Marin’s Headlands 2 Gobbles Up Gravel and Singletrack
RILEY MISSEL of Bicyling.com shares his experience with the Marin Headlands: the fast, smooth dropper post-equipped all-road bike that's begging for adventure.
Takeaway: A fast, carbon all-road bike and stellar parts package for a great price.
- Modern parts package: 1x drivetrain, dropper post, and hydraulic disc brakes
- Super lightweight, vibration-damping frame
- Rolls smooth and fast on grippy 40mm Schwalbe tires
Back when I used to race ’cross (RIP), people were always reminding each other: “Slow is smooth and smooth is fast.” Well, skip the slow part—this bike smooths everything out so you can just go freaking fast on rough surfaces.
The vibration-damping carbon frame and 40mm Schwalbe G-One Performance tires let me bomb through rough trails and gravel sections so much faster than I would on a road bike (and without my teeth chattering around in my skull).
The wide rubber felt fantastic on the gravel paths I was riding, and pretty great on the smooth dirt singletrack, too, but they began to lose grip on loose, steep climbs where I needed to stand out of the saddle, getting a little skittery. But on fast, windy descents, they surprised me with how they surely they gripped the ground and kept me feeling in control.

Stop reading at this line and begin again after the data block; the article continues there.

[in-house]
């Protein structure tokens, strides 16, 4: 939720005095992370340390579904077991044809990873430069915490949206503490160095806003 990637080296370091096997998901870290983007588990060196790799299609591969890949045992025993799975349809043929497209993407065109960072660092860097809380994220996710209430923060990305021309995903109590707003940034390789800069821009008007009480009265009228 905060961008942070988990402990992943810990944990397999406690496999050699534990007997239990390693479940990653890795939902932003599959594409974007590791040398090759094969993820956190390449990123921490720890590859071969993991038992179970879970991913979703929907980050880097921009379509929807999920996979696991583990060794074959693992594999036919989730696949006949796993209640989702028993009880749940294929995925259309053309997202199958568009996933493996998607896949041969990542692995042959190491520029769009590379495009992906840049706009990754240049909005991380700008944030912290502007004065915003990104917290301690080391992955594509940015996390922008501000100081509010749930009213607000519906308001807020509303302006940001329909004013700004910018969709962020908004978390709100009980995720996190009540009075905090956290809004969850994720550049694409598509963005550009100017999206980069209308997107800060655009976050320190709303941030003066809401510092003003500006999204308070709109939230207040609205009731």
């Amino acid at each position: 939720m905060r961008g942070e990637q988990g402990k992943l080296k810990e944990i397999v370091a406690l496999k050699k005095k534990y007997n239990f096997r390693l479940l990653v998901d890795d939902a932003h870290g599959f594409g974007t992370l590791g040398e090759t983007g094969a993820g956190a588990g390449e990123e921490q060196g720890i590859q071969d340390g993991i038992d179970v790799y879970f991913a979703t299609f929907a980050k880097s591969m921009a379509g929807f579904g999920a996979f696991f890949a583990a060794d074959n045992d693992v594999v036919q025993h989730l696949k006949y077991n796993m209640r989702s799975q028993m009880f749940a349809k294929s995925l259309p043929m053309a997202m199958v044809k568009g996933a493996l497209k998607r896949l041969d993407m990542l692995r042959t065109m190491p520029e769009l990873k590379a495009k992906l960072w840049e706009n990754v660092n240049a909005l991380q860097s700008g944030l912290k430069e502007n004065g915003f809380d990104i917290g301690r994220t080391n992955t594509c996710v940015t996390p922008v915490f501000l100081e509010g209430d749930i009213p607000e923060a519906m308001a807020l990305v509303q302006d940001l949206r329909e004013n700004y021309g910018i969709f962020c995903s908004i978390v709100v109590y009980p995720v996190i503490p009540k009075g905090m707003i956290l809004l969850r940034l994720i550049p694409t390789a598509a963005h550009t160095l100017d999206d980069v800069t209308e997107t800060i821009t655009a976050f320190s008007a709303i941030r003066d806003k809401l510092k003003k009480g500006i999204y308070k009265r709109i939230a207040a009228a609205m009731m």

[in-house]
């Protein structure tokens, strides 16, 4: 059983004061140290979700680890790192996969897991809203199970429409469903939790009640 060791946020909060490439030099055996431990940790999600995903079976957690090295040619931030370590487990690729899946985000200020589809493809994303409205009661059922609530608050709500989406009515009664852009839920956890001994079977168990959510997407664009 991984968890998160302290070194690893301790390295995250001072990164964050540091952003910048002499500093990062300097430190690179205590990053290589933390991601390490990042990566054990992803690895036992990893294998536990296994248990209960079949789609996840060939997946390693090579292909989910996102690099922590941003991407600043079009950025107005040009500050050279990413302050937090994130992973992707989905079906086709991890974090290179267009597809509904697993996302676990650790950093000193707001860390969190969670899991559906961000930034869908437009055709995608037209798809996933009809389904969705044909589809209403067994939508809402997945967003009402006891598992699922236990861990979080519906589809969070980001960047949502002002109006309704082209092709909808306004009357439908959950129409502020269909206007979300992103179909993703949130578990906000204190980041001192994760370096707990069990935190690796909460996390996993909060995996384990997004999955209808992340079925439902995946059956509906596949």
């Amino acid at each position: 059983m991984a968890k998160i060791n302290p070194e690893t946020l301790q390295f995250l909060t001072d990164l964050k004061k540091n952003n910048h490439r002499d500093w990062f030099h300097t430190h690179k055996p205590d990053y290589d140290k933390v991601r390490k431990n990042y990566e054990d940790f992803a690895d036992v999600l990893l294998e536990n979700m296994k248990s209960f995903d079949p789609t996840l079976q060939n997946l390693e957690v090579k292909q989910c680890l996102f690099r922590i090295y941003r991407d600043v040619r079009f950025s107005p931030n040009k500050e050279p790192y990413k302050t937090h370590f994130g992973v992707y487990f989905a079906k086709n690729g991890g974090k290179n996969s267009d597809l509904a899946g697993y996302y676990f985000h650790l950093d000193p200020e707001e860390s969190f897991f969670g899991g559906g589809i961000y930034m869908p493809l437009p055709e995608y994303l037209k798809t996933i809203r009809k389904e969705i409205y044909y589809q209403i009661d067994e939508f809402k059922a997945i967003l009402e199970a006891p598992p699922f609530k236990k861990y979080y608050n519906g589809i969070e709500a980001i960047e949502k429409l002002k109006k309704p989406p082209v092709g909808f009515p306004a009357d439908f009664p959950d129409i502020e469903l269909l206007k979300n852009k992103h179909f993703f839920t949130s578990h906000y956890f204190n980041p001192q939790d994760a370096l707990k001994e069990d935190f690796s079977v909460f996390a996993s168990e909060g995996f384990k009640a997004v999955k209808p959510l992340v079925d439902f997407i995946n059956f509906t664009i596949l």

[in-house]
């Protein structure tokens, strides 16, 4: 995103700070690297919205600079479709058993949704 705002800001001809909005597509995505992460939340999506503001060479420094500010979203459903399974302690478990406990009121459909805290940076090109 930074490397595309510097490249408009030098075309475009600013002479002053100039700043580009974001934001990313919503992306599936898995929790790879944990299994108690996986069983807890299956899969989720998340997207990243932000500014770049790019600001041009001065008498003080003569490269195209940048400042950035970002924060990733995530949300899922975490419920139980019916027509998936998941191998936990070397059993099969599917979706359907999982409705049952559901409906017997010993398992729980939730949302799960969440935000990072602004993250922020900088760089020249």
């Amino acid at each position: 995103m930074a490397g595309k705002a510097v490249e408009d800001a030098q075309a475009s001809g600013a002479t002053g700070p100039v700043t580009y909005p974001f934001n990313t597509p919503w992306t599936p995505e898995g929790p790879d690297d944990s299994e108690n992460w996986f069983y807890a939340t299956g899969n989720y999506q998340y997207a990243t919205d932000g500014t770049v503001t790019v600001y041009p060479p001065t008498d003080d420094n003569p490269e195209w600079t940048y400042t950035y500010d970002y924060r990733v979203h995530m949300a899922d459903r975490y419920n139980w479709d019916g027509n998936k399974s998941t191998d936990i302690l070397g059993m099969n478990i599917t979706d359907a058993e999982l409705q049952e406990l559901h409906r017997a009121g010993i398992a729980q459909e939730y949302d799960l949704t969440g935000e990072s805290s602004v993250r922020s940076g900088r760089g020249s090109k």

The full carbon frame feels lightweight, which made it easy to hop over logs and rocks. And when trail got technical, I found that the proprietary aluminum rims can take really a beating—which I gave them (poor things) on some rooty, rocky singletrack. As usual, I took it to the edge of its comfort zone on some slightly technical singletrack, and it hit its limit (or rather, mine) climbing uphill through loose or rooty stuff.
5 Things We Love about the Headlands 2
Sleek Dropper Post
The left brake lever is also the dropper button
Grippy, 40mm tires, with room for up to 50mm (650b).
Upright handlebar with a broad, flat top
Ready for Mounts
Load it up with racks, fenders, bags, and bottles
Smooth-riding, lightweight, and comfortable
The Headlands 2 comes with a dropper post that Marin seamlessly integrated into the left brake lever—since the drivetrain is a 1x, the “shift” motion you do with the left-hand lever activates the dropper. I test-rode a size 49—the smallest Marin offers—and the seat post hit its maximum insert height at a little taller than my saddle height, which is 64cm (I’m 5-foot-3, for reference). I could just shrug the dropper down to where I could reach the pedals comfortably, but shorter riders should note the minimum saddle height.
Aside from the saddle height issue, the Headlands was super comfortable to ride. The handlebar is wider than a road bike set up (42cm to my road bike’s 38) and also a bit higher up to give you a little more control in an upright, open position. Plus, the wide tires and carbon frame smoothed out the gravel road beneath me so well that I was no less comfortable than I am riding on pavement.
If you’re looking into bikepacking or touring, the Headlands 2 is ready for that, too. The removable seat stay brace and tons of bosses on the frame (15 on the front triangle alone) can be decked out with fenders, racks, bottle cages, and frame bags. And if you’re coming to gravel from mountain biking, you’ll love the Headlands 2’s ability to conquer light singletrack, gravel, and pavement.